In today’s world, diversity and inclusion in clinical trials is a hot topic. Lately, the focus has been on increasing racial and ethnic minority inclusion in clinical trials to make the data more representative for them, but we are missing a large piece of the inclusion puzzle. While FDA has released several guidance documents on diversity and inclusion, the LGBTQIA+ community has been largely overlooked, specifically the transgender community.
Why is this topic so important? There are currently 1.6 million people in the United States who identify as trangender1. In a recent survey, 44% of US adults say they know someone who is transgender2. So, chances are, if you’re reading this, you know of someone who fits within this growing group of people whose gender does not match the gender they were assigned at birth.
When it comes to clinical trial recruitment, how do we include, for example, transwomen (women who were assigned male sex at birth and have transitioned to female)? Recently, we were enrolling patients for a clinical trial for a genetic disorder only affecting males. During this process, a transgender woman reached out asking if she could participate while transitioning — which she should have been able to do. However, since the protocol specifically stated that only males could be enrolled, we were unable to permit her participation. This experience sparked the question: Are we excluding the transgender community from potentially lifesaving or life-improving treatments, simply because protocols are not accounting for them?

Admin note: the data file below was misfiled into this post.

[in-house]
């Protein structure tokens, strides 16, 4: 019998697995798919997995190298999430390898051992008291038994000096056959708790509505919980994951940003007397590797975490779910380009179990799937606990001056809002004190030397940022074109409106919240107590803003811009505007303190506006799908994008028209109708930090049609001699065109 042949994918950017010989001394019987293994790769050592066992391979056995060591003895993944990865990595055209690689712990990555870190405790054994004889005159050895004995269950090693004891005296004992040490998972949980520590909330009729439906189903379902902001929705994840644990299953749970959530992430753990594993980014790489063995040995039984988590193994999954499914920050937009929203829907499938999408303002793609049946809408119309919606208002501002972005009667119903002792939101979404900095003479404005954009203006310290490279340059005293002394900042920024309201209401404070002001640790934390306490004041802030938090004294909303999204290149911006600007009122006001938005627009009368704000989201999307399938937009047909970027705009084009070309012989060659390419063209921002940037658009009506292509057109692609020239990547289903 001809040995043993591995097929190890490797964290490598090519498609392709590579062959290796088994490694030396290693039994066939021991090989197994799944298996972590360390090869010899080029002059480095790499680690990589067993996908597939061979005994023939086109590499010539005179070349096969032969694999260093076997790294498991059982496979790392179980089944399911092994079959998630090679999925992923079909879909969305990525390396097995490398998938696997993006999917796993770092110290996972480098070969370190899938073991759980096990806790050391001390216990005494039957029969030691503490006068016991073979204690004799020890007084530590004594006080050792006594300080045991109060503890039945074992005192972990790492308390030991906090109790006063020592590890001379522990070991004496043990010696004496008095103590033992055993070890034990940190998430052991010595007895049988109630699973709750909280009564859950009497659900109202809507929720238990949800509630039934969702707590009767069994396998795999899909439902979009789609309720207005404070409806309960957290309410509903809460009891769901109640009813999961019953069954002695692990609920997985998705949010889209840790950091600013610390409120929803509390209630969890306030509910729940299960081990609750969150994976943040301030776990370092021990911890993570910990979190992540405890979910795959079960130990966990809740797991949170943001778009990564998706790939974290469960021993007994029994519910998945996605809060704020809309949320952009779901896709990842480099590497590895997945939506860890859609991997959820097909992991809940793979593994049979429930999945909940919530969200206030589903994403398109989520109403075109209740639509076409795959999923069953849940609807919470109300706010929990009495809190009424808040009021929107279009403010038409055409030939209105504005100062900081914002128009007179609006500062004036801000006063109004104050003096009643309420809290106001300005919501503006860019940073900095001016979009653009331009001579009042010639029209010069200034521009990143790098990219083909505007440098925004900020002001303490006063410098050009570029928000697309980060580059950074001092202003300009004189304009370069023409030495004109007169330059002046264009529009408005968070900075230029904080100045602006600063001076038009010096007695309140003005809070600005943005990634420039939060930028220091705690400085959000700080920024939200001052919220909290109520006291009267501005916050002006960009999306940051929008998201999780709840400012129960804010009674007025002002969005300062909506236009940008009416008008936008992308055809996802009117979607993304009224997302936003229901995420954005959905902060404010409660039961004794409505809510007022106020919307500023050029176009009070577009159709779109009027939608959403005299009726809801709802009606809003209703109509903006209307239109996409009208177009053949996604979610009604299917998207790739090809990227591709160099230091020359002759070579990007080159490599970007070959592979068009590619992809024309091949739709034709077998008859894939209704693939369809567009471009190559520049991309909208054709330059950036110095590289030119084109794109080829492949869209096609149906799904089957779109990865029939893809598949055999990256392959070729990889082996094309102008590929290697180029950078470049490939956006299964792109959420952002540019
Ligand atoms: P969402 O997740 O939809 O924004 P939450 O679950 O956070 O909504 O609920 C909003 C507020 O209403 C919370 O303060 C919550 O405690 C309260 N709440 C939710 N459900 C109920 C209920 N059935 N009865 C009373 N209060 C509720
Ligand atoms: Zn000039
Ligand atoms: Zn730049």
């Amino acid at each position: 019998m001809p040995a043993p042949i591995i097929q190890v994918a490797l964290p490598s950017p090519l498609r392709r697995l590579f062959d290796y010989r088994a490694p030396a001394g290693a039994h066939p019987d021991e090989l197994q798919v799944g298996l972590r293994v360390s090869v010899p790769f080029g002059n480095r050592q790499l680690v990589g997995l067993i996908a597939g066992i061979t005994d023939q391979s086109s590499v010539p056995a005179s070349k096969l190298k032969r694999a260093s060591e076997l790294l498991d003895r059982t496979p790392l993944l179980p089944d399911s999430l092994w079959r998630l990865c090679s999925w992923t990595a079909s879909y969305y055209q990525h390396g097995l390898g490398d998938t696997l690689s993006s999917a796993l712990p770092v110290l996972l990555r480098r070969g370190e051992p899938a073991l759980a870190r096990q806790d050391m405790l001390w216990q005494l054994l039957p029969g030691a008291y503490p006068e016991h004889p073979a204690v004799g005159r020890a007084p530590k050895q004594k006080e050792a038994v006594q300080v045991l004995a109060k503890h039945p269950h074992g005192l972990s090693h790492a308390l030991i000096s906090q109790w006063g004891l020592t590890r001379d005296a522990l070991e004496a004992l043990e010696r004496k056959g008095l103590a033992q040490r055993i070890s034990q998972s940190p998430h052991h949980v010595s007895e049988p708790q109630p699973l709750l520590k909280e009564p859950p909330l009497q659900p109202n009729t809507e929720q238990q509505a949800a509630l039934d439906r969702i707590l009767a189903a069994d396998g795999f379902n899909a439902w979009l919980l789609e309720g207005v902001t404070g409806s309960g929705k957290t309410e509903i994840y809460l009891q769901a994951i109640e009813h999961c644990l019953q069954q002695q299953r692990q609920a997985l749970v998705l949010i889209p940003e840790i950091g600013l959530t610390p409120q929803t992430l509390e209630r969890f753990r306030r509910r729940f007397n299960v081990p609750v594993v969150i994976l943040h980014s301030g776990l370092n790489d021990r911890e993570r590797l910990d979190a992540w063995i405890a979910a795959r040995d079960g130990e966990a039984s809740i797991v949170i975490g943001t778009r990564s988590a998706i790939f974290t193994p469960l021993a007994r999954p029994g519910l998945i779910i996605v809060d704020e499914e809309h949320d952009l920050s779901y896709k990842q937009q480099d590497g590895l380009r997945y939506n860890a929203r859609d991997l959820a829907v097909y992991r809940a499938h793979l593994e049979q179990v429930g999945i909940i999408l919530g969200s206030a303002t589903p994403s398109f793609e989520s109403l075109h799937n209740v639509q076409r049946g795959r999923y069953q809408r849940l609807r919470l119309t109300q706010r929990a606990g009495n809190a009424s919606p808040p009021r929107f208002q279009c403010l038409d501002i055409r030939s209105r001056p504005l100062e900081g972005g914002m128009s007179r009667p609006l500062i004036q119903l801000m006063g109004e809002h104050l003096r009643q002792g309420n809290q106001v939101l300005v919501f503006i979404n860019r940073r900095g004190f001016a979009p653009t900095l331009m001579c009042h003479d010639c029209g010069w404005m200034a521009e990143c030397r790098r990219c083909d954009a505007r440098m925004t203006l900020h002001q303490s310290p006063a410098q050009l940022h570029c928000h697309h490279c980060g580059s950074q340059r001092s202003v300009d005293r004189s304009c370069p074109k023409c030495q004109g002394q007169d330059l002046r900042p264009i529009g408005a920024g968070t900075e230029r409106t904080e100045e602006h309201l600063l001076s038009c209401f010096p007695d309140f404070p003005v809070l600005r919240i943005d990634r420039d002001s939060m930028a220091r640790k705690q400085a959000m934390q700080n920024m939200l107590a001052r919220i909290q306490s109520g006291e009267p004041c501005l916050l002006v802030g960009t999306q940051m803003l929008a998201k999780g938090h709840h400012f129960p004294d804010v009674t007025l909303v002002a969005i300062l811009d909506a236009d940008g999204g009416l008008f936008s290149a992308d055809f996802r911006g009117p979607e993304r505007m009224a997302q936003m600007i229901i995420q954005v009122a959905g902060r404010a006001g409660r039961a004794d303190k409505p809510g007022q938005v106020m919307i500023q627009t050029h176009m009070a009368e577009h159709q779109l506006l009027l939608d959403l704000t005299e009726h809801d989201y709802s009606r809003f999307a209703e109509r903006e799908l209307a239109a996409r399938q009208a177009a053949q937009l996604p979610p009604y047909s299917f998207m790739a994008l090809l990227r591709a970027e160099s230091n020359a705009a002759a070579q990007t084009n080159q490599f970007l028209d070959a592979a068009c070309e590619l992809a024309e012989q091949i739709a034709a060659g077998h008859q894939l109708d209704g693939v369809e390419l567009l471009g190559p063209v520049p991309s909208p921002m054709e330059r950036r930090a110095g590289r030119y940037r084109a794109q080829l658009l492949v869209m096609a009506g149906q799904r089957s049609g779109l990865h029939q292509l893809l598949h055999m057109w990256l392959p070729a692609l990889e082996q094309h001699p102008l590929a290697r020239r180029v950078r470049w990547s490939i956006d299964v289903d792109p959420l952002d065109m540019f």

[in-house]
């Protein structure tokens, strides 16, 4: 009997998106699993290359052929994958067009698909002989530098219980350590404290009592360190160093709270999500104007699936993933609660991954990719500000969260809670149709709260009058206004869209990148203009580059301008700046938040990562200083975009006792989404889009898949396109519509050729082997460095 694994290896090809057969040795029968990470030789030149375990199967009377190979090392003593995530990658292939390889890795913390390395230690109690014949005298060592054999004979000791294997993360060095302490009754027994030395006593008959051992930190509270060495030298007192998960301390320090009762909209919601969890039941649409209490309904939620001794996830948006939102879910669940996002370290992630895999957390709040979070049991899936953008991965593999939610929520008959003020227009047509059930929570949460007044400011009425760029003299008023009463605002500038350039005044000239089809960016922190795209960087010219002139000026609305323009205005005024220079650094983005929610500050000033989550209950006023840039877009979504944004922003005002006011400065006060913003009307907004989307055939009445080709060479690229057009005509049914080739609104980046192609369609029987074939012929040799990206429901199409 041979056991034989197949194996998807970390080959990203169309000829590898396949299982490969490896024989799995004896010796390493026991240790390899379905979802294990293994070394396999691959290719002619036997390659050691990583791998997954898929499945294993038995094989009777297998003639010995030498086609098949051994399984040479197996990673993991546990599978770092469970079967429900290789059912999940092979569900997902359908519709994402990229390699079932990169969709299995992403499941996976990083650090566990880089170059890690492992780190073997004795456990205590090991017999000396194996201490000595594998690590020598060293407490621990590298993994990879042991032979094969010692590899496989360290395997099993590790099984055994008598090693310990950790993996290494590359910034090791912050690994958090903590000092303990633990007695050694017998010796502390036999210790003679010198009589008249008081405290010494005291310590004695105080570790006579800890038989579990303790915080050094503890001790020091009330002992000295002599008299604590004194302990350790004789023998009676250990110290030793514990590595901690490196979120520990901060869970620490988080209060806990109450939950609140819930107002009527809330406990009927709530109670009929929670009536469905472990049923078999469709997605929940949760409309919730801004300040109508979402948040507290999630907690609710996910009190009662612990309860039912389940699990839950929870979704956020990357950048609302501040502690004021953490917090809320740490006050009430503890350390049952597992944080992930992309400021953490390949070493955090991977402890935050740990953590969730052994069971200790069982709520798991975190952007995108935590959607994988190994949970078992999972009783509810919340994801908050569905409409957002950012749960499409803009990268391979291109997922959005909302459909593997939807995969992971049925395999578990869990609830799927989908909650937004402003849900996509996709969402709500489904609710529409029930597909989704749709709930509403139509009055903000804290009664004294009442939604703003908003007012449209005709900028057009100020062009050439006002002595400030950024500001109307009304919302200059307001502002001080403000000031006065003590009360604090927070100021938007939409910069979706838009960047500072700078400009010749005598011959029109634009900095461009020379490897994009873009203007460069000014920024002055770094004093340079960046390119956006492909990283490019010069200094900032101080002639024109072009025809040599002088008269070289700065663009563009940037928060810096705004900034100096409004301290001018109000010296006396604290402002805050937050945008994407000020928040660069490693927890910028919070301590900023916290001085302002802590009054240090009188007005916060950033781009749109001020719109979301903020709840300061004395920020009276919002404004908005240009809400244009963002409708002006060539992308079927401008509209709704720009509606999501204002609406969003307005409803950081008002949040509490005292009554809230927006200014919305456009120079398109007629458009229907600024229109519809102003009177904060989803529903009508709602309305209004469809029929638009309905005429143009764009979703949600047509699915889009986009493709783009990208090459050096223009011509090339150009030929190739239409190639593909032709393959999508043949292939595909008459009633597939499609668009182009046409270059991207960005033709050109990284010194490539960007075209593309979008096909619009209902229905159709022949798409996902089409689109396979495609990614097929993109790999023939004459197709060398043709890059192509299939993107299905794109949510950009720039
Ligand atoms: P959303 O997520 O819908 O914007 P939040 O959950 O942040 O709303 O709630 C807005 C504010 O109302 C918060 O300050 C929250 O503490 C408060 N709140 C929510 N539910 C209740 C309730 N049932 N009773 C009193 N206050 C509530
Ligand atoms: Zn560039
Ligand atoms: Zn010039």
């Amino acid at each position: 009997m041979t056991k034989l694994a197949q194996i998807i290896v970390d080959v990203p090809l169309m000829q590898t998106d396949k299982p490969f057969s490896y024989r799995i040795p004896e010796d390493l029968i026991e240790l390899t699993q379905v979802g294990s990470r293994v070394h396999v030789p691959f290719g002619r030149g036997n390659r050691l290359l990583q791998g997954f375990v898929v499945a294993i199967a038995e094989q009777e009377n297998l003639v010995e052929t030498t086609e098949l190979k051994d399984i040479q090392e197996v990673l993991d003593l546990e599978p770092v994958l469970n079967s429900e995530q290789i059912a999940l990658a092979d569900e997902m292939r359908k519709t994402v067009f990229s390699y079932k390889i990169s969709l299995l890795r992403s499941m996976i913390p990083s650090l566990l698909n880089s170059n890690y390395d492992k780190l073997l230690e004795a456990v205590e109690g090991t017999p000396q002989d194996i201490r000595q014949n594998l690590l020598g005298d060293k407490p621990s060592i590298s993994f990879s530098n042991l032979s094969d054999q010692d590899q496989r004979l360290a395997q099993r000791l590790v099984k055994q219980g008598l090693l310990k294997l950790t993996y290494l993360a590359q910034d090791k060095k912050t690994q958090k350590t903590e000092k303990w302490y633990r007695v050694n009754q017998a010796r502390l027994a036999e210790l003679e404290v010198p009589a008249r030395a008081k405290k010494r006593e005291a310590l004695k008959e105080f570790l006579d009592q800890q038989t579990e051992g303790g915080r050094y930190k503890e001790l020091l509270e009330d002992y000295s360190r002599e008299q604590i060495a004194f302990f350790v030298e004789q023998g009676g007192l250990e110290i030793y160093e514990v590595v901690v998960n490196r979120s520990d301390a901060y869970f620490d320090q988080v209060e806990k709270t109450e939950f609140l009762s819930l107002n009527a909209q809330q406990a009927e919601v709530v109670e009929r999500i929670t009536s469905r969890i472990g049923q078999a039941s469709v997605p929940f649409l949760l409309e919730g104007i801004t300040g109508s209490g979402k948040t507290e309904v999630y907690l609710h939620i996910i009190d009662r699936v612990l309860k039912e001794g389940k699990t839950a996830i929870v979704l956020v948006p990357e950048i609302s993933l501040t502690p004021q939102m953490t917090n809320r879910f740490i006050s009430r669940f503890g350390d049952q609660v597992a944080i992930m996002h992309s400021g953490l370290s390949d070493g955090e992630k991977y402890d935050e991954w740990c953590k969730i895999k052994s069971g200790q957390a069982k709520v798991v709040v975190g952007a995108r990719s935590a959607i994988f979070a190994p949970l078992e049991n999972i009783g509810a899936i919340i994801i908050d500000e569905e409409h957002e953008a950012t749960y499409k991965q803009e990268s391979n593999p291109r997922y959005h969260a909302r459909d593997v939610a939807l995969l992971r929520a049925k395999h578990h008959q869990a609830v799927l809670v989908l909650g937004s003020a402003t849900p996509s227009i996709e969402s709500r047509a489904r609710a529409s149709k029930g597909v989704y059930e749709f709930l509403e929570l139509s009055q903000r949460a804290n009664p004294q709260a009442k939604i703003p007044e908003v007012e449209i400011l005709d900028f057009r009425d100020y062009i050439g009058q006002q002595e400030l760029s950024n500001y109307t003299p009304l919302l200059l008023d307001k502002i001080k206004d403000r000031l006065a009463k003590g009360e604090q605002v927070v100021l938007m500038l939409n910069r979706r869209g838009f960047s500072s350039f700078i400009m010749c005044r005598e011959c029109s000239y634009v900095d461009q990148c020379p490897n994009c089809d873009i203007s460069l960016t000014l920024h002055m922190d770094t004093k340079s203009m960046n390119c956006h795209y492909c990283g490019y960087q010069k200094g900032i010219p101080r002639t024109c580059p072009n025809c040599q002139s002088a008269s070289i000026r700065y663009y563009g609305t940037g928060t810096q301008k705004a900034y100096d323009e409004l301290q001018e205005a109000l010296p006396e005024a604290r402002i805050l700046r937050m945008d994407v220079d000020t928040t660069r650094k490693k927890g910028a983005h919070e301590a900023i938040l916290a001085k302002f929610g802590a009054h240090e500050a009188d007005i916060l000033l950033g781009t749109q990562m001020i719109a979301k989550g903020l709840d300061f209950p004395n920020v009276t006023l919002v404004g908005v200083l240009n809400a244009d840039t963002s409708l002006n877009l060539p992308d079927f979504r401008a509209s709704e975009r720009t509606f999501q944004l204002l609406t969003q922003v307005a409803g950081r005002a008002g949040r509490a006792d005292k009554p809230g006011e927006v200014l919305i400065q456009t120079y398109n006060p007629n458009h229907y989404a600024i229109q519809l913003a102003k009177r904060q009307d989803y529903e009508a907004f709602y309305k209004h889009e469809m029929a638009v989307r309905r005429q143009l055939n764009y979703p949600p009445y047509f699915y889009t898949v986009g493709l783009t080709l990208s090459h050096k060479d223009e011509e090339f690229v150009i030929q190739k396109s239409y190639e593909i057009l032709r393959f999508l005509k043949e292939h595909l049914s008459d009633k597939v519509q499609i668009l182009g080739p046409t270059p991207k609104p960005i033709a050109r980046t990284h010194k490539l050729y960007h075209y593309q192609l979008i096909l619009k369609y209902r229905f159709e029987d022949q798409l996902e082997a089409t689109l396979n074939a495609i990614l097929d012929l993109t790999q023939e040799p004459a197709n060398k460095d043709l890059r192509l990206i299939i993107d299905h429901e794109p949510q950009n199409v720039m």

There is a responsibility for the medical community to advance their understanding of the transgender and nonbinary communities in order to provide appropriate healthcare to these populations. It is the responsibility of the pharmaceutical and biotechnology industry to do the same. While adding gender-neutral language to our patient-facing documents inclusive of consent forms might be helpful, it is certainly not the sole panacea. We must ensure that investigational new drugs and clinical trials account for the transgender community in the effort to make medical treatments accessible and clinical trial data representative of all.
While we don’t have all the answers yet, the first step is to begin the conversation so progress can be made. The FDA’s recent draft guidance titled Diversity Plans to Improve Enrollment of Participants From Underrepresented Racial and Ethnic Populations in Clinical Trials; a Draft Guidance for Industry; Availability is a move in the right direction but has no mention of including people with diverse gender identities.
Making clinical trials truly inclusive for all will take collaboration across the industry. Join us for a larger conversation about the recent draft guidance and the challenges it addresses, as well as transgender inclusion in clinical trials, in our upcoming webinar on Tuesday, July 12 “All Means All: The Road to Inclusivity in Clinical Trials,” as our panelists have a thoughtful and much-needed discussion to begin taking steps in the right direction.